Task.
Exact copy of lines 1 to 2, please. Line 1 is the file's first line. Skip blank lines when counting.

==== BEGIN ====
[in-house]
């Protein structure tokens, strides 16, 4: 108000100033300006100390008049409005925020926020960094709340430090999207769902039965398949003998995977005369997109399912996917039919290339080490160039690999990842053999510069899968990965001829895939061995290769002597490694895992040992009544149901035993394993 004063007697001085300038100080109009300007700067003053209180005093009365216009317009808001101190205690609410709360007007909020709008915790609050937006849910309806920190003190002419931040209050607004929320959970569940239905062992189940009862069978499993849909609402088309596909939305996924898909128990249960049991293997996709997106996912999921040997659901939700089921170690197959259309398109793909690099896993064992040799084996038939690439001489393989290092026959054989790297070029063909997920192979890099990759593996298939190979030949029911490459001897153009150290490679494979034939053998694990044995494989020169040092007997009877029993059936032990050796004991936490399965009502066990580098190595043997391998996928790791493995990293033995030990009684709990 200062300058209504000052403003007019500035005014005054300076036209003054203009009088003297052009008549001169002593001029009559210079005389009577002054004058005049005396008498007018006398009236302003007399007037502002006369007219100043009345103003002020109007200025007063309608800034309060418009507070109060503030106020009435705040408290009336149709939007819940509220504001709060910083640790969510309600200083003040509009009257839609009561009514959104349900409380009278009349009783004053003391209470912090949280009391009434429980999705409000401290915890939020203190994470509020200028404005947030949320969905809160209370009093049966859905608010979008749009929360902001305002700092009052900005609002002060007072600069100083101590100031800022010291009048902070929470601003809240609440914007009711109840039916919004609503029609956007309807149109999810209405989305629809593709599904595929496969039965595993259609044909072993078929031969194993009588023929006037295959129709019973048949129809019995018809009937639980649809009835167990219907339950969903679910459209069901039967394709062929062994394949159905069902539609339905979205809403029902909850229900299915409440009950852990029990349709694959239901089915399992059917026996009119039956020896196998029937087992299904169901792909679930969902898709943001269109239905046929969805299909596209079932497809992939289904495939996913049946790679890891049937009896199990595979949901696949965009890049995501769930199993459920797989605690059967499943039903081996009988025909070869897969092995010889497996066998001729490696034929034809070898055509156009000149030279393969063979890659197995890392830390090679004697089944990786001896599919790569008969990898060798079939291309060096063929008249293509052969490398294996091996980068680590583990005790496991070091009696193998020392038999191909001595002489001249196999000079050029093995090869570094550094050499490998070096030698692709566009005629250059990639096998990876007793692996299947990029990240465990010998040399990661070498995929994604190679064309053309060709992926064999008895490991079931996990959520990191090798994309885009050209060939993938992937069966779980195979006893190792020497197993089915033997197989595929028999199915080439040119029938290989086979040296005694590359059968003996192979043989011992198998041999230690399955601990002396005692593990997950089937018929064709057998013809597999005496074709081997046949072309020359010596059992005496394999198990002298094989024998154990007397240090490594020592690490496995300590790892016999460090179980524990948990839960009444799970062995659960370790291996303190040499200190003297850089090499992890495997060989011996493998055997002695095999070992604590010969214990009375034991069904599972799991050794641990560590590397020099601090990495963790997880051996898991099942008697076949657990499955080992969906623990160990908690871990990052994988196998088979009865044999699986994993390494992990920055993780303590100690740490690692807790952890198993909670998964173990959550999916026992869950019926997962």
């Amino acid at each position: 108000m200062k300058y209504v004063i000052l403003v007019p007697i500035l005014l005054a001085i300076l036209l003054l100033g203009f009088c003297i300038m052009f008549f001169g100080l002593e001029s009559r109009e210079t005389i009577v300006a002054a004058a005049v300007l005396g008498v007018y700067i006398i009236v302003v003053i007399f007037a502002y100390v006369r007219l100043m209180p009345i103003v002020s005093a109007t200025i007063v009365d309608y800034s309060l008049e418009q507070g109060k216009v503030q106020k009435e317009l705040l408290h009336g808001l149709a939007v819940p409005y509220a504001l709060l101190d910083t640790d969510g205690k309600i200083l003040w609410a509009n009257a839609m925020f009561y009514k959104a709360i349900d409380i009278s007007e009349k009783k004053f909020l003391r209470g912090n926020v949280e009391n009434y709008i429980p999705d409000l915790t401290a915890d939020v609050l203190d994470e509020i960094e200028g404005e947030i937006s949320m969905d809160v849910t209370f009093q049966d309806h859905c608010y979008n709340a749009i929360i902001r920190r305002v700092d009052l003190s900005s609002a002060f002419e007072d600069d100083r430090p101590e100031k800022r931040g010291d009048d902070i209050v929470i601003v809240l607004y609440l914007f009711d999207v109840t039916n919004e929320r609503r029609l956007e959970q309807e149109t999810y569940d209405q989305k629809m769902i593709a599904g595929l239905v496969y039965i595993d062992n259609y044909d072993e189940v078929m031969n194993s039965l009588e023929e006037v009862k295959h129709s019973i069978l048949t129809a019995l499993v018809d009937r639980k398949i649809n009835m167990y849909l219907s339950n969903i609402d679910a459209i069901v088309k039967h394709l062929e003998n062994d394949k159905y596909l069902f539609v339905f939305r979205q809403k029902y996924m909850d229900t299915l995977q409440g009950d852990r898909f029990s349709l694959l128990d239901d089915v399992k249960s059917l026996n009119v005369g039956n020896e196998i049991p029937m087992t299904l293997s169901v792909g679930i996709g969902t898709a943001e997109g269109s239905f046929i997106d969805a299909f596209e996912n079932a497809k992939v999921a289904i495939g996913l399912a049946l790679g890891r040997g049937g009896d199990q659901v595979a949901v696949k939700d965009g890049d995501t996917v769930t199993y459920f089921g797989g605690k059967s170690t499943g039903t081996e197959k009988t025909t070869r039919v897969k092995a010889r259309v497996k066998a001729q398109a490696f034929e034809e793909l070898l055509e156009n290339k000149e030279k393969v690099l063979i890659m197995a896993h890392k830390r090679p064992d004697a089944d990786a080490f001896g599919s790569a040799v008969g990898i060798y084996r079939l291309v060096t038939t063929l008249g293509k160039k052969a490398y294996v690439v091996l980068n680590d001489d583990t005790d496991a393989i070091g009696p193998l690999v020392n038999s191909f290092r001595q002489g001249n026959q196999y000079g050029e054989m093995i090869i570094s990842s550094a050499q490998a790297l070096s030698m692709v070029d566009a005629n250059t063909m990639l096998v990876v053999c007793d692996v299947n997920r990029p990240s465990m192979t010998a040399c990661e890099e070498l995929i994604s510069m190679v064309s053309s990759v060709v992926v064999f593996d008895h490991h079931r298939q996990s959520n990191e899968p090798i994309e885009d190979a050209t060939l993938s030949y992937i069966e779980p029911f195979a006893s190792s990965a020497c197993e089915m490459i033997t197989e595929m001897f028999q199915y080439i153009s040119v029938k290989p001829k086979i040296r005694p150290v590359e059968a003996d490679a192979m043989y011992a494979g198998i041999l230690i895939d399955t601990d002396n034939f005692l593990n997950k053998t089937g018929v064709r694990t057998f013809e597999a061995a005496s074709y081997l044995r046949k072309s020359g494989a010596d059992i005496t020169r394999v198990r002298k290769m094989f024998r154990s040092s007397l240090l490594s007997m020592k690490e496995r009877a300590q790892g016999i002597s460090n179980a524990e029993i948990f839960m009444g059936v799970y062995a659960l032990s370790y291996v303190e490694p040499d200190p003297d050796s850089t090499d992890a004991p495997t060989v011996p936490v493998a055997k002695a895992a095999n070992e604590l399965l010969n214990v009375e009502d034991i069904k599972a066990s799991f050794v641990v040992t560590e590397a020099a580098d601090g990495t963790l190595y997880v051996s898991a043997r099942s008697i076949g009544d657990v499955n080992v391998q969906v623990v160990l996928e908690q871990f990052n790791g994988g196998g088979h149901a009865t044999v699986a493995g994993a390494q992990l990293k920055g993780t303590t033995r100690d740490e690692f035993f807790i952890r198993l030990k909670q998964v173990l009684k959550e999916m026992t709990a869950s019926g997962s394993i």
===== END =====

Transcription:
[in-house]
């Protein structure tokens, strides 16, 4: 108000100033300006100390008049409005925020926020960094709340430090999207769902039965398949003998995977005369997109399912996917039919290339080490160039690999990842053999510069899968990965001829895939061995290769002597490694895992040992009544149901035993394993 004063007697001085300038100080109009300007700067003053209180005093009365216009317009808001101190205690609410709360007007909020709008915790609050937006849910309806920190003190002419931040209050607004929320959970569940239905062992189940009862069978499993849909609402088309596909939305996924898909128990249960049991293997996709997106996912999921040997659901939700089921170690197959259309398109793909690099896993064992040799084996038939690439001489393989290092026959054989790297070029063909997920192979890099990759593996298939190979030949029911490459001897153009150290490679494979034939053998694990044995494989020169040092007997009877029993059936032990050796004991936490399965009502066990580098190595043997391998996928790791493995990293033995030990009684709990 200062300058209504000052403003007019500035005014005054300076036209003054203009009088003297052009008549001169002593001029009559210079005389009577002054004058005049005396008498007018006398009236302003007399007037502002006369007219100043009345103003002020109007200025007063309608800034309060418009507070109060503030106020009435705040408290009336149709939007819940509220504001709060910083640790969510309600200083003040509009009257839609009561009514959104349900409380009278009349009783004053003391209470912090949280009391009434429980999705409000401290915890939020203190994470509020200028404005947030949320969905809160209370009093049966859905608010979008749009929360902001305002700092009052900005609002002060007072600069100083101590100031800022010291009048902070929470601003809240609440914007009711109840039916919004609503029609956007309807149109999810209405989305629809593709599904595929496969039965595993259609044909072993078929031969194993009588023929006037295959129709019973048949129809019995018809009937639980649809009835167990219907339950969903679910459209069901039967394709062929062994394949159905069902539609339905979205809403029902909850229900299915409440009950852990029990349709694959239901089915399992059917026996009119039956020896196998029937087992299904169901792909679930969902898709943001269109239905046929969805299909596209079932497809992939289904495939996913049946790679890891049937009896199990595979949901696949965009890049995501769930199993459920797989605690059967499943039903081996009988025909070869897969092995010889497996066998001729490696034929034809070898055509156009000149030279393969063979890659197995890392830390090679004697089944990786001896599919790569008969990898060798079939291309060096063929008249293509052969490398294996091996980068680590583990005790496991070091009696193998020392038999191909001595002489001249196999000079050029093995090869570094550094050499490998070096030698692709566009005629250059990639096998990876007793692996299947990029990240465990010998040399990661070498995929994604190679064309053309060709992926064999008895490991079931996990959520990191090798994309885009050209060939993938992937069966779980195979006893190792020497197993089915033997197989595929028999199915080439040119029938290989086979040296005694590359059968003996192979043989011992198998041999230690399955601990002396005692593990997950089937018929064709057998013809597999005496074709081997046949072309020359010596059992005496394999198990002298094989024998154990007397240090490594020592690490496995300590790892016999460090179980524990948990839960009444799970062995659960370790291996303190040499200190003297850089090499992890495997060989011996493998055997002695095999070992604590010969214990009375034991069904599972799991050794641990560590590397020099601090990495963790997880051996898991099942008697076949657990499955080992969906623990160990908690871990990052994988196998088979009865044999699986994993390494992990920055993780303590100690740490690692807790952890198993909670998964173990959550999916026992869950019926997962």